E-CRM: A Key Issue in Today's Competitive Environment

E-CRM: A Key Issue in Today's Competitive Environment

María Rosa Llamas-Alonso (University of Castilla-La Mancha, Spain) and Ana Isabel Jiménez-Zarco (University of León, Spain)
DOI: 10.4018/978-1-61520-611-7.ch043
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Abstract

As competition and the cost of acquiring new customers continue to increase, the need to build and enhance customer relationships has become paramount for businesses. The building of strong customer relationships has been suggested as a means for gaining competitive advantage (Mckenna, 1993) so, in today’s marketplace, a growing number of firms seek to develop profound, close and long-lasting relationships with their customers since it is much more profitable to keep and satisfy current customers than to manage an ever-changing customer portfolio (Reinartz & Kumar, 2003; Ross, 2005; Llamas-Alonso et al. 2009). This one is a consequence of many paradigmatical changes in the marketing field during the past decades, such as a transition from a focus on the product, transactional marketing, acquiring clients (responsive marketing approach) and market share towards a customer centric approach, relationship marketing, two-way communication, retaining customers (proactive and holistic marketing approaches) and share of customer. Thus, in this fastmoving and highly competitive scenario Customer Relationship Management (hereafter referred to as CRM) emerges as a business philosophy devoted to enhance customer relationships and consequently create value for both the company and the customer.
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Customer Based Advantages And New Marketing Orientations: Proactive And Holistic Approaches

The development of competitive advantages based on the continuous creation and offer of value to customers, contributes significantly to the business success. Thus, firms that aim to achieve these advantages need a market oriented corporate culture which boosts customer knowledge and learning, as well as customer communication and cooperation (Slater & Narver, 1999) in order to: (1) give an effective response to customers’ needs (Matthing et al., 2004) and (2) gain a competitive positioning in the market.

Customers can exhibit two types of needs: manifest and latent. Manifest needs are defined as those ones that the customer is aware of, and they are clearly and directly manifested while latent needs are those that are not expressed by the customer, either because he/she has never previously experienced them or because he/she has never planned on responding to them (Matthing et al., 2004). In this context, marketing oriented firms can implement two types of actions with the aim of meeting customer demands. The first type, called responsive marketing orientation, focuses on understanding the manifest needs of customers in order to develop products and services to meet them (Slater & Narver, 1999). The second behaviour, termed as proactive marketing orientation, seeks to learn about and understand customers’ latent needs with the goal of offering them proper and satisfactory solutions (Slater & Narver, 1999; Matthing et al., 2004).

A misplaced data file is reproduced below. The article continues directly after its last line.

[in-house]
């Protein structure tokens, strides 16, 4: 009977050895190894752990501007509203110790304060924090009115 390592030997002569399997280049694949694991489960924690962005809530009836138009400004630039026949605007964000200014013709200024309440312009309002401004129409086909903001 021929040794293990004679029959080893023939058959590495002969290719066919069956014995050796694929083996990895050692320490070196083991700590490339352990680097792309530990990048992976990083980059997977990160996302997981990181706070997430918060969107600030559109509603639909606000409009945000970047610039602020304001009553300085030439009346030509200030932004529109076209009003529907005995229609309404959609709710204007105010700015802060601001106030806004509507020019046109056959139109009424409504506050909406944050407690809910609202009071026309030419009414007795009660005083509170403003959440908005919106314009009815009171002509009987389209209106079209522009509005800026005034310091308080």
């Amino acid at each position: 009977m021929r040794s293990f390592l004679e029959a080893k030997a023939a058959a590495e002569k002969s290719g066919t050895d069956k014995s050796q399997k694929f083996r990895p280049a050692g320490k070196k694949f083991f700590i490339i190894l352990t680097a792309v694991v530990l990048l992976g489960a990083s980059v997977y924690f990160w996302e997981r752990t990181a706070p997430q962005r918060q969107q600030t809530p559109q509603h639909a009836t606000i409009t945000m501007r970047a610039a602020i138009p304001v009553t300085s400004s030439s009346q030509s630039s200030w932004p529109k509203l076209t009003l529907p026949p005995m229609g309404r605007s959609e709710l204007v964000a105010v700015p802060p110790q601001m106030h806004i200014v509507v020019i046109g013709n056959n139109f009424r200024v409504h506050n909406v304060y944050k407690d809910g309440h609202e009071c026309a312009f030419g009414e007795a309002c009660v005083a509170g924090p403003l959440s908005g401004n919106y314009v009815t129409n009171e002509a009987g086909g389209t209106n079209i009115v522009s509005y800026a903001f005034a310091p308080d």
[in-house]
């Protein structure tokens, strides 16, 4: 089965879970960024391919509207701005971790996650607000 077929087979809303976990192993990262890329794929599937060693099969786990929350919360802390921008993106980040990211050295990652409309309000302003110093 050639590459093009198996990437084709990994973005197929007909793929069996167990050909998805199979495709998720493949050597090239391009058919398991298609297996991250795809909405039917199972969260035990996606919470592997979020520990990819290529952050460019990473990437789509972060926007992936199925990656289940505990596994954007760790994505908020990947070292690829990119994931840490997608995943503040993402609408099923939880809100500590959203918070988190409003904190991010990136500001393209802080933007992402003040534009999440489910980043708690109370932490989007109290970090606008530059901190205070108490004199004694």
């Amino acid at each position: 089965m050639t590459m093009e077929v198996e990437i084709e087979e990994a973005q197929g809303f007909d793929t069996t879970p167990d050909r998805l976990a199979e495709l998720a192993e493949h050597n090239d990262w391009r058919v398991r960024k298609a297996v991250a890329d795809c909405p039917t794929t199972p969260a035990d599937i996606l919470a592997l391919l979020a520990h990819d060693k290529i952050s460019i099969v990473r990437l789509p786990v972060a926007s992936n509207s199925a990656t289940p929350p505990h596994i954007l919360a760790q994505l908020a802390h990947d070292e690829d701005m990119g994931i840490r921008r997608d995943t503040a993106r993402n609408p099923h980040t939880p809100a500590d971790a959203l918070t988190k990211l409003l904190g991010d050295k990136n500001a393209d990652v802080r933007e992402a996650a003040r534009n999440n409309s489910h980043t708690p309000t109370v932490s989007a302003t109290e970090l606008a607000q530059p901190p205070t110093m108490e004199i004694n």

Key Terms in this Chapter

E-CRM: Since e-CRM (electronic customer relationship management) relates to selling, serving or communicating to customers via the Web, e-CRM can be regarded as a subset of CRM, meaning that e-CRM is one channel through which a company can deploy its CRM strategy.

PROACTIVE MARKETING ORIENTATION: Proactive marketing orientation, seeks to learn about and understand customers’ latent needs with the goal of offering them proper and satisfactory solutions

HOLISTIC MARKETING: “Holistic marketing is the design and implementation of marketing activities, processes, and programs that reflect the breadth and interdependencies of their effects. Holistic marketing recognizes that “everything matters” with marketing –customers, employees, other companies, competition, as well as society as a whole –and that a broad, integrated perspective is necessary (Keller & Kotler, 2006, p. 300).

RESPONSIVE MARKETING ORIENTATION: Responsive marketing orientation focuses on understanding the manifest needs of customers in order to develop products and services to meet them.

CRM: CRM (Customer Relationship Management) is both a business approach and a management tool concerned with the generation and maintenance of long-lasting relationships between the firm and its customers by increasing knowledge about customers and establishing two-way cooperative relationships between the firm and its customers.

ADVERGAMING: The product placement in video games (advergaming) objective is to enhance the familiarity of the customer with the brand. The placement, the role, the scene and all the details related to the appearance of the brand in the video game are important since they contribute to position the brand in the mind of the customer. Una evolución del concepto es lo que se conoce con el nombre de advergaming 2.0. It takes a step forward achieving a high degree of customization of the advertising on real time. This is a dynamic formula which adapts to the user and to several characteristics of the game such as the time of the day or the profile of the customer.

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